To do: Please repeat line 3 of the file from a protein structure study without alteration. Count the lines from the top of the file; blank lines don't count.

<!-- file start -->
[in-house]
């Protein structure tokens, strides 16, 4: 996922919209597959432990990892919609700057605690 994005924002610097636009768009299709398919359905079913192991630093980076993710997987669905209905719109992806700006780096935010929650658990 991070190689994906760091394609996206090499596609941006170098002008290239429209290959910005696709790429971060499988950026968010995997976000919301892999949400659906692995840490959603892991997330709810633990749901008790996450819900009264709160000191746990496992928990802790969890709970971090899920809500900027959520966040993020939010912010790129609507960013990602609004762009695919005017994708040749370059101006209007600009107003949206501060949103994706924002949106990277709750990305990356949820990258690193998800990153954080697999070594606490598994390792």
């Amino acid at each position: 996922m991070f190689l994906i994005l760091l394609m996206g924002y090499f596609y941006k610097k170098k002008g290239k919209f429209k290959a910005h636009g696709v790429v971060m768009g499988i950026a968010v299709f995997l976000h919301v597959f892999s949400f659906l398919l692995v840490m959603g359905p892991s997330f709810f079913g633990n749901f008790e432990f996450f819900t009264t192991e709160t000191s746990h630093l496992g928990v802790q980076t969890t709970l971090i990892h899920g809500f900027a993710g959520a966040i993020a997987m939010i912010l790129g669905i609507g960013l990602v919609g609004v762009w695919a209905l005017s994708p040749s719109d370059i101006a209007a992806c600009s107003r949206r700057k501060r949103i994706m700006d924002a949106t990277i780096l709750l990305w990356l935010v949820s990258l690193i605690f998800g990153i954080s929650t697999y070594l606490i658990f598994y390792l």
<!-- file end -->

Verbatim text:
């Amino acid at each position: 996922m991070f190689l994906i994005l760091l394609m996206g924002y090499f596609y941006k610097k170098k002008g290239k919209f429209k290959a910005h636009g696709v790429v971060m768009g499988i950026a968010v299709f995997l976000h919301v597959f892999s949400f659906l398919l692995v840490m959603g359905p892991s997330f709810f079913g633990n749901f008790e432990f996450f819900t009264t192991e709160t000191s746990h630093l496992g928990v802790q980076t969890t709970l971090i990892h899920g809500f900027a993710g959520a966040i993020a997987m939010i912010l790129g669905i609507g960013l990602v919609g609004v762009w695919a209905l005017s994708p040749s719109d370059i101006a209007a992806c600009s107003r949206r700057k501060r949103i994706m700006d924002a949106t990277i780096l709750l990305w990356l935010v949820s990258l690193i605690f998800g990153i954080s929650t697999y070594l606490i658990f598994y390792l």